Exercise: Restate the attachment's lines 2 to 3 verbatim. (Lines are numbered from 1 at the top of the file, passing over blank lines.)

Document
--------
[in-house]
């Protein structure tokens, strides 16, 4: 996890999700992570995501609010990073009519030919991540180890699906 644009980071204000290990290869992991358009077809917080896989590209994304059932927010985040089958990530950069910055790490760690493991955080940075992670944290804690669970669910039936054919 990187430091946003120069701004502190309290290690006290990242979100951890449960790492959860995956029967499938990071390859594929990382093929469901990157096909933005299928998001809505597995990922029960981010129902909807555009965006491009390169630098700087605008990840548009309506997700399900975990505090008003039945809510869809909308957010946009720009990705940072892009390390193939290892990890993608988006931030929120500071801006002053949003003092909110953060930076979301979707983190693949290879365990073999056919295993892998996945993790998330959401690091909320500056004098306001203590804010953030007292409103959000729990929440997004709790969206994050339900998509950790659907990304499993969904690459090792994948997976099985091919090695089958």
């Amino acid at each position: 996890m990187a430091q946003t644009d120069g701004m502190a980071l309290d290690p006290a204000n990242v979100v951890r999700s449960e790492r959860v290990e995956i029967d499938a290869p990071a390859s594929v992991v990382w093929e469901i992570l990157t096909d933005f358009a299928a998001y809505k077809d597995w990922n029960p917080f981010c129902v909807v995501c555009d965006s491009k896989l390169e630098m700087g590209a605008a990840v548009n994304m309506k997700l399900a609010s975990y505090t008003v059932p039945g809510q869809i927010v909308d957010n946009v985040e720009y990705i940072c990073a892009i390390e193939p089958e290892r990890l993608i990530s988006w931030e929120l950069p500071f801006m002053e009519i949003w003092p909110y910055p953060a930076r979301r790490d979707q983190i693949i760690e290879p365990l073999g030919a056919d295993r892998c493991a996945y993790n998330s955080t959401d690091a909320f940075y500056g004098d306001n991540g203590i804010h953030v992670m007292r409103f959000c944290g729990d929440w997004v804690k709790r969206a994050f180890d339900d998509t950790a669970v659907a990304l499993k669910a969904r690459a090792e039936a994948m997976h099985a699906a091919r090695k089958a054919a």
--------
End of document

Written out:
């Protein structure tokens, strides 16, 4: 996890999700992570995501609010990073009519030919991540180890699906 644009980071204000290990290869992991358009077809917080896989590209994304059932927010985040089958990530950069910055790490760690493991955080940075992670944290804690669970669910039936054919 990187430091946003120069701004502190309290290690006290990242979100951890449960790492959860995956029967499938990071390859594929990382093929469901990157096909933005299928998001809505597995990922029960981010129902909807555009965006491009390169630098700087605008990840548009309506997700399900975990505090008003039945809510869809909308957010946009720009990705940072892009390390193939290892990890993608988006931030929120500071801006002053949003003092909110953060930076979301979707983190693949290879365990073999056919295993892998996945993790998330959401690091909320500056004098306001203590804010953030007292409103959000729990929440997004709790969206994050339900998509950790659907990304499993969904690459090792994948997976099985091919090695089958």
């Amino acid at each position: 996890m990187a430091q946003t644009d120069g701004m502190a980071l309290d290690p006290a204000n990242v979100v951890r999700s449960e790492r959860v290990e995956i029967d499938a290869p990071a390859s594929v992991v990382w093929e469901i992570l990157t096909d933005f358009a299928a998001y809505k077809d597995w990922n029960p917080f981010c129902v909807v995501c555009d965006s491009k896989l390169e630098m700087g590209a605008a990840v548009n994304m309506k997700l399900a609010s975990y505090t008003v059932p039945g809510q869809i927010v909308d957010n946009v985040e720009y990705i940072c990073a892009i390390e193939p089958e290892r990890l993608i990530s988006w931030e929120l950069p500071f801006m002053e009519i949003w003092p909110y910055p953060a930076r979301r790490d979707q983190i693949i760690e290879p365990l073999g030919a056919d295993r892998c493991a996945y993790n998330s955080t959401d690091a909320f940075y500056g004098d306001n991540g203590i804010h953030v992670m007292r409103f959000c944290g729990d929440w997004v804690k709790r969206a994050f180890d339900d998509t950790a669970v659907a990304l499993k669910a969904r690459a090792e039936a994948m997976h099985a699906a091919r090695k089958a054919a």